The African American National Spelling Bee Championships (AANSBC), affectionately known as (“The Bee”), was formed as a non-profit organization back in 2010 by Robert Garner, Jr., a Houston businessman who had trouble with spelling and reading as a youngster.
Because of his challenges with reading and spelling, Garner started doing research on the educational system in America and wanted to do something to help struggling children with expanding their literary skills and knowledge; improving their language development; and increasing their reading and writing levels.
Once he realized how vast the challenge and literary gap was in the African American community, Garner became focused on developing a platform to address the issue.
Garner noticed that there was a national event called the Scripps National Spelling Bee, where young kids from around the country were given the opportunity to compete against one another in a national spelling challenge; he also noticed that in many years, African Americans were not represented among the top finalists. Many of the past winners of the completion, along with most of the top spellers in the country, prepare tirelessly for the competition. They hire coaches, employ tutors and have all-access to the latest technology and digital media tools to help them prepare for the Scripps National Spelling Bee and other spelling competitions across the country.
Garner quickly realized that financial constraints were the primary reason why there was an extremely low-level of participation by African American kids, so he decided to create the “The Bee” to provide a quality opportunity for many young African American students to compete on a national level in spelling competitions.
On the last Saturday of Black History Month, Feb. 27, 2016, the AANSBC will be hosting their annual spelling bee competition, where talented young African American spellers will compete for scholarships and other prizes. This year, the historic Heinen Theater at Houston Community College, Central Campus, is the site sponsor for the “The Bee” and 6th-8th grade students from Harris, Fort Bend, Brazoria and Galveston counties will be participating.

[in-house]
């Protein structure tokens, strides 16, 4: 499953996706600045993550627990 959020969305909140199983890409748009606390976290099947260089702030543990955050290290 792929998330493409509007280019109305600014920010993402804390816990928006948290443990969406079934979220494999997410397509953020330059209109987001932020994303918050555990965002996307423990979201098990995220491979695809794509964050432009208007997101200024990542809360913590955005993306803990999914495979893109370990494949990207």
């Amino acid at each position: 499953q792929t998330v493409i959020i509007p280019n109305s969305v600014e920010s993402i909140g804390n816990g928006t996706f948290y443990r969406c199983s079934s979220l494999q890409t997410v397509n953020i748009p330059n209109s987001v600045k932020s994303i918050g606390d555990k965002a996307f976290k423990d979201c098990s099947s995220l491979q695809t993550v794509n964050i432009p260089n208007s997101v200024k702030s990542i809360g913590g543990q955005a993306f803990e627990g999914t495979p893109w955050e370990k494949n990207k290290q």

“This is very important to me because I grew up not knowing how to read or spell,” said Garner. “If I would have understood how important reading and spelling was at a young age, I would have been further along in my life. The power of words can move mountains, which is why ‘The Bee’ is so important to our community.”
Outside of the national spelling bee event, the AACNSBC has done more than hold an event; they have done countless things to empower African American students and parents.
Since inception, the mission of the AANSBC has been to train students in grades 6-8 on spelling techniques that will help increase their vocabulary and improve their reading scores.
The AANSBC accomplishes their mission by:
Providing workshops for educators, volunteers and parents to show them how to teach good reading and spelling skills to their students
Working year-round with students by offering opportunities to practice outside their classrooms (Saturday workshops, spelling bee pep rallies)
Hosting an annual spelling bee competition where winning students will earn scholarships toward their higher education goals
Establishing solid community and corporate partnerships
Garner wants to demonstrate to African American students that whatever career path they choose, reading and spelling are important. He plans to grow the AANSBC to cities all across the country, and has already worked with teachers, students and communities in Houston, Los Angeles and Philadelphia.
Sponsors for “The Bee” in 2016 include: Starbucks, Houston Community College, Comerica Bank, Forward Times Publishing Co., The Hadi Law Firm, World Youth Foundation, Power Finance Texas, Ameriprise Financial, Striders, National Association of Blacks in Criminal Justice, Put it in A Book Foundation, 100 Black Men Metropolitan Houston, Big Star Ford, NAACP Houston Chapter, and Houston Area Urban League among others.
AANSBC provides training for organizations and churches interested in sponsoring students for their annual spelling bee. Organizations, such as churches, fraternities, sororities, and professional and community organizations must be committed to working with students on a regular basis throughout the school year.
For more information, please visit the AANSBC website at www.bee-aboutit.org or email them at email@example.com.